Love and romance are grand, and we all love to read happy endings. But along with those wonderful happily-ever-afters, comes a certain amount of conflict and tension. If they don’t, we usually don’t find them too interesting. Boring stories aren’t captivating.
But life is rarely like fiction. True, things can get dicey in a good romantic suspense, but how many of us are going to fall in love while fighting for our lives?
More than likely your love story is about as boring as mine. We met, got to know each other, became engaged, and then a few months later tied the knot. No dangerous car chases, gunshots or even doorbells interrupting our kisses (LOL), and no ex-lover hopping out of the woodwork to throw a kink in our plans.
- dirty laundry everywhere but in the hamper
- cooking dinner, again
- cleaning up after dinner, again
- dust in places you didn’t even know existed
What are you supposed to do when the butterflies disappear and reality sets in?
You make a choice. A choice to love.
1 Corinthians 13:4-7(NLT) explains more eloquently than I can what love is: “Love is patient and kind. Love is not jealous or boastful or proud or rude. It does not demand its own way. It is not irritable, and it keeps no record of being wronged. It does not rejoice about injustice but rejoices whenever the truth wins out. Love never gives up, never loses faith, is always hopeful, and endures through every circumstance.”
Notice that it doesn’t say that love CAN BE patient and kind, but that it IS. Read verse seven again. “Love NEVER gives up, NEVER loses faith, is ALWAYS hopeful, and ENDURES through EVERY circumstance.” [emphasis mine] Even when the dirty clothes are on the floor, another meal needs to be made, or another child is sick. And may I say it can also endure through arguments, unfaithfulness, and most other things. (note: I am not suggesting anyone put up with abuse.)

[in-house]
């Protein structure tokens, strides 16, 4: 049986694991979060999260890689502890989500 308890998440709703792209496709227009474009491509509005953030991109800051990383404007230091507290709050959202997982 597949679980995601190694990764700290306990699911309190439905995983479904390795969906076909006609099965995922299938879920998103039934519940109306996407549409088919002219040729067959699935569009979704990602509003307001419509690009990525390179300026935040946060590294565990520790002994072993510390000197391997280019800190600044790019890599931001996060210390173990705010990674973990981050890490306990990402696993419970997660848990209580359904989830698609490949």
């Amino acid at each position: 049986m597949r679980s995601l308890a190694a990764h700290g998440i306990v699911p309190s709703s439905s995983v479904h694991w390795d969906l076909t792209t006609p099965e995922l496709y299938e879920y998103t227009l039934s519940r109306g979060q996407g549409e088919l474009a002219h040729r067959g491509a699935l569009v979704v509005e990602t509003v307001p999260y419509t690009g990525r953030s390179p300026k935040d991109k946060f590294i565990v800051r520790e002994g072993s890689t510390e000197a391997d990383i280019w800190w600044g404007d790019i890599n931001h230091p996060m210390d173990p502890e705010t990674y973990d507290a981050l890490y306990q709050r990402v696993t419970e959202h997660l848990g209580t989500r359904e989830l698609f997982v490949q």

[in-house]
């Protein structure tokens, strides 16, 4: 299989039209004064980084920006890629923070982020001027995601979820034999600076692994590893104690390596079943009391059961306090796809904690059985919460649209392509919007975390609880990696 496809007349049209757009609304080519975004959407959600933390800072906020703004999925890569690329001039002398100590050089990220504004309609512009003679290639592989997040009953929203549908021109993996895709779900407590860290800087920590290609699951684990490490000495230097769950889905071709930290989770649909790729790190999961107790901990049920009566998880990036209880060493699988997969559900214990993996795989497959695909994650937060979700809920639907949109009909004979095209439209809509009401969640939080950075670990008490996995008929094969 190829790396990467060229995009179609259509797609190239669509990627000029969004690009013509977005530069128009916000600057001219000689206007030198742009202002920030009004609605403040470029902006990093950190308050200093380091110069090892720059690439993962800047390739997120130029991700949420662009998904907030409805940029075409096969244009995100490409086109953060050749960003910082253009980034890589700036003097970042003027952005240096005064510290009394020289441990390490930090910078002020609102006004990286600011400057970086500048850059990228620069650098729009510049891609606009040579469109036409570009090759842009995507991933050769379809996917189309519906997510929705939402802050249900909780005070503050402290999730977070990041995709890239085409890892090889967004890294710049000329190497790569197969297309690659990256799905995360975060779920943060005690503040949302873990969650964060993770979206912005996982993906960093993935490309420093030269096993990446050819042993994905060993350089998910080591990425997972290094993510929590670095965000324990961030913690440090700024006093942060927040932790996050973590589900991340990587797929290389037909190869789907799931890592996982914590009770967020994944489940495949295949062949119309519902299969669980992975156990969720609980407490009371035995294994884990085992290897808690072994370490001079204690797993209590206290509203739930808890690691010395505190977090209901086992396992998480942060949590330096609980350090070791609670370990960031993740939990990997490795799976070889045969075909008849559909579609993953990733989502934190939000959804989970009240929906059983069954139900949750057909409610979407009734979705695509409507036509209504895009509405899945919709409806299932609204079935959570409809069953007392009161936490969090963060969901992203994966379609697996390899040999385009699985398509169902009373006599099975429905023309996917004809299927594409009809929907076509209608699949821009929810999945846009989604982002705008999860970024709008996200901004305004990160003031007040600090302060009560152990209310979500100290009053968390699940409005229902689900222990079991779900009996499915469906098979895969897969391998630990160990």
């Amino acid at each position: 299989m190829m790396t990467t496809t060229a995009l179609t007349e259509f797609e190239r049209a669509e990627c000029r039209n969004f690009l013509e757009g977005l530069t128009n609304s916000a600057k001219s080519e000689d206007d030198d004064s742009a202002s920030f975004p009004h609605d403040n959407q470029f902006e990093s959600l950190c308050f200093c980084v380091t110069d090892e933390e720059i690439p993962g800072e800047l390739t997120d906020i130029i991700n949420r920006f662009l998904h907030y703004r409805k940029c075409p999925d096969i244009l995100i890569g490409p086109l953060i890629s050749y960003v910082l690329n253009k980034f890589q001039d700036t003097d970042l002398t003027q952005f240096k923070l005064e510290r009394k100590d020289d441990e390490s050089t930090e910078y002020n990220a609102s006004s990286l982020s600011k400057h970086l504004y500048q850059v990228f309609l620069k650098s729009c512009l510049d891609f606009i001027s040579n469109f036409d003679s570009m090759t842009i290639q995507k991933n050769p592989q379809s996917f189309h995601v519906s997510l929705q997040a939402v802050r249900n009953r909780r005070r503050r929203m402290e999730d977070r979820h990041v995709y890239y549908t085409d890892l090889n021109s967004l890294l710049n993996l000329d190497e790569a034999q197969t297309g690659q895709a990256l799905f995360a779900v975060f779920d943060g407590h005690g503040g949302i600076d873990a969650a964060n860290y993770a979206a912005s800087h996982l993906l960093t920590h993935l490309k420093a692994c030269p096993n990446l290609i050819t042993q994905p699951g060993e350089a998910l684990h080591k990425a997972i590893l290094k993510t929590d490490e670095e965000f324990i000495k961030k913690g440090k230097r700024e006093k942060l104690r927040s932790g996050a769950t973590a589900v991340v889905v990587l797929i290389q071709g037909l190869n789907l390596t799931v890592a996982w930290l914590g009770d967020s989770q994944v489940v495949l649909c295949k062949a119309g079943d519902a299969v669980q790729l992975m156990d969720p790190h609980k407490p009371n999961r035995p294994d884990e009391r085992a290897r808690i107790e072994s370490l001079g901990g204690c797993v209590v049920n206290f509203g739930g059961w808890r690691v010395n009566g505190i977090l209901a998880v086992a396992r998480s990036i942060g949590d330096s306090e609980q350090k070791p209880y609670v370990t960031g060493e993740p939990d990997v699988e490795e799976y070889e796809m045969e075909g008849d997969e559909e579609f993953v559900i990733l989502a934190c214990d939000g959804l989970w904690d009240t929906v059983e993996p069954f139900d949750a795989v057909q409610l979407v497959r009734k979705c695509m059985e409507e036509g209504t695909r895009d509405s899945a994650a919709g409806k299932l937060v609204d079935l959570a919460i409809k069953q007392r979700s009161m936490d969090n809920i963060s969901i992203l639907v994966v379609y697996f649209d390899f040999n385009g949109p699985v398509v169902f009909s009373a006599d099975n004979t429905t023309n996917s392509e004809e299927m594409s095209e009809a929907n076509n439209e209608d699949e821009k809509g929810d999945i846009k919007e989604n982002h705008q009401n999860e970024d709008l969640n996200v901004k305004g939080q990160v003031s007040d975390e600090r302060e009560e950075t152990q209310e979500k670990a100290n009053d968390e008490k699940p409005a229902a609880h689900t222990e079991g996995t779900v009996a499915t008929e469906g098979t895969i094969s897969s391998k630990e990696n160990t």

But we have to make a choice. Love is not a feeling. We choose whom we will love.
In my debut novel, One Choice, both my hero and heroine have to make choices, some of them harder than others. Ultimately, they both have to choose whether to take a chance on loving one another.
One Choice blurb:
Cahri Michaels is American by birth, but Belikarian by choice. Being selected to participate in the Bridal March forces her to give up the independent life she’s created for herself. She’s not ready to be anyone’s wife, much less to a man she doesn’t know.
Prince Josiah Vallis despises the centuries old tradition—the Bridal March—that is forcing him to choose a wife from fifty women. Why does it matter that he’s twenty-five and still single?
When Cahri and Josiah meet, sparks fly. Will it ignite a godly love that can see them through or will they be burned, never to be the same?